Giving Compass' Take:
- Vincent Stehle discusses how philanthropists can fund documentary filmmaking to spur social change towards racial equity.
- How can documentaries capture real life experiences of inequity and ignite the flames of social change?
- Read about documentary films for social change.
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Across America, there is a battle being fought in state houses and school boards over the future of our society, and whether we will continue to build on progress to be a diverse and inclusive nation or if we will allow ourselves to revert to being a society that discriminates on the base of race and sexual orientation. Foundations can and should do more to advance the case for policies that counter our deep history of racial injustice and defend the human rights of all people.
One of the most effective ways for funders to support a critical examination of America’s dark history of racial inequality and the slow march toward equity for all classes of excluded people is by supporting documentary films, especially now that so many films are reaching millions of homes on an increasing array of digital streaming platforms such as Netflix, Hulu, Disney Plus and Amazon Prime.
A great example of this is the new film, “Who We Are: A Chronicle of Racism in America,” a Sony Classics film currently on view at Netflix and other digital platforms.
“Who We Are” is a film about former criminal defense attorney Jeffery Robinson’s lifelong crusade for racial justice, beginning as a child marching on behalf of sanitation workers in his hometown of Memphis – the events that brought Dr. Martin Luther King Jr. to the place where he was assassinated. In the film, Robinson blends personal reflections with historical analysis of the sweeping history of 400 years of anti-Black racism rooted in America’s history of slavery. And he shows how discriminatory practices and state-sanctioned brutality have continued long past emancipation. Going beyond the film, Robinson has established the Who We Are Project, a nonprofit organization supported by the Far Star Action Fund, among others, which is designed to continue public education efforts across all platforms, within educational institutions and where that is not legally possible in public forums and through community outreach efforts.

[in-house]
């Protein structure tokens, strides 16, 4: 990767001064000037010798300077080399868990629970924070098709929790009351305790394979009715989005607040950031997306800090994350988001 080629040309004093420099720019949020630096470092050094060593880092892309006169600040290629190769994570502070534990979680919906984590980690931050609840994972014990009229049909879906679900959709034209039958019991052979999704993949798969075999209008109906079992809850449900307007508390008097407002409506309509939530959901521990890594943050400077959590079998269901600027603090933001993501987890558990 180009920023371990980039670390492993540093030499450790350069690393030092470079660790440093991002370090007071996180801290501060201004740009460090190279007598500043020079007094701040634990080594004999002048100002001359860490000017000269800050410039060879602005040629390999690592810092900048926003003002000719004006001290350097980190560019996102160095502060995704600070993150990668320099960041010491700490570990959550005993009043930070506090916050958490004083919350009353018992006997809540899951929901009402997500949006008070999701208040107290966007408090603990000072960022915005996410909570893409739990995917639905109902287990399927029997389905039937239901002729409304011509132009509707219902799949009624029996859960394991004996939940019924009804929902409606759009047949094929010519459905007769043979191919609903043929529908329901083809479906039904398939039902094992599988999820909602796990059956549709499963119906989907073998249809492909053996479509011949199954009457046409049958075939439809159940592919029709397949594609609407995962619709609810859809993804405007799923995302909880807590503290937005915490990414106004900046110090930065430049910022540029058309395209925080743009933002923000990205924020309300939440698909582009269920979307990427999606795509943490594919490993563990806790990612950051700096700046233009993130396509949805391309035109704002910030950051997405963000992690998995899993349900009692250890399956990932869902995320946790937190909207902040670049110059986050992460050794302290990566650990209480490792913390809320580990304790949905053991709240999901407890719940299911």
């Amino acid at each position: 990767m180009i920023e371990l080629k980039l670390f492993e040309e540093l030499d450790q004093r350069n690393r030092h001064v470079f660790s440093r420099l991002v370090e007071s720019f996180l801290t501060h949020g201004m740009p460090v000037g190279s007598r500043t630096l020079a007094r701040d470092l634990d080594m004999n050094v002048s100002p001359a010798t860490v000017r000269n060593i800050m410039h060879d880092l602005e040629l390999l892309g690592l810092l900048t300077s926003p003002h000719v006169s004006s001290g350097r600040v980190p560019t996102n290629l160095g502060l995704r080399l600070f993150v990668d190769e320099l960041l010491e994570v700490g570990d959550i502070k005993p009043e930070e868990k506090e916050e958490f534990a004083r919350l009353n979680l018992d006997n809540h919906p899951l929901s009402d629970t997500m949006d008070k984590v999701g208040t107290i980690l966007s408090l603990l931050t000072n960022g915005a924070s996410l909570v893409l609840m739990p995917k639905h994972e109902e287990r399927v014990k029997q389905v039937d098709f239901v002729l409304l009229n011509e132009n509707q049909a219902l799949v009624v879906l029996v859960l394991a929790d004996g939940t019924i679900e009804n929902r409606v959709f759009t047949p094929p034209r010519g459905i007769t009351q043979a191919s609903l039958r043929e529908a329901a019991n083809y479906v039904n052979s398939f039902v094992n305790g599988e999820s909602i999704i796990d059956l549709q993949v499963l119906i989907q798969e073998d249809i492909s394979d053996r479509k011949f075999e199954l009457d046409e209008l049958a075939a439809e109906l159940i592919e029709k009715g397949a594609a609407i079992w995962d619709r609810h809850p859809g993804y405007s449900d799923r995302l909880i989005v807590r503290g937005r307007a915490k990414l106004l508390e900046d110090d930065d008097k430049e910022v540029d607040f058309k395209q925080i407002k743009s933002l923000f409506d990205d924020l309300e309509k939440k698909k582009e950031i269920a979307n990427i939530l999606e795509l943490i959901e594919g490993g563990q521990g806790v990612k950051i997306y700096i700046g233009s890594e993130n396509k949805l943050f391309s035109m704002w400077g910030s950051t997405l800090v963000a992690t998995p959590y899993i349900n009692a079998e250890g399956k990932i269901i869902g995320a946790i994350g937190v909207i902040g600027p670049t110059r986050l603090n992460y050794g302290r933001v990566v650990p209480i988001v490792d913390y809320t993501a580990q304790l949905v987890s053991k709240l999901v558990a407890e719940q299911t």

Read the full article about funding documentaries by Vincent Stehle at Media Impact Funders.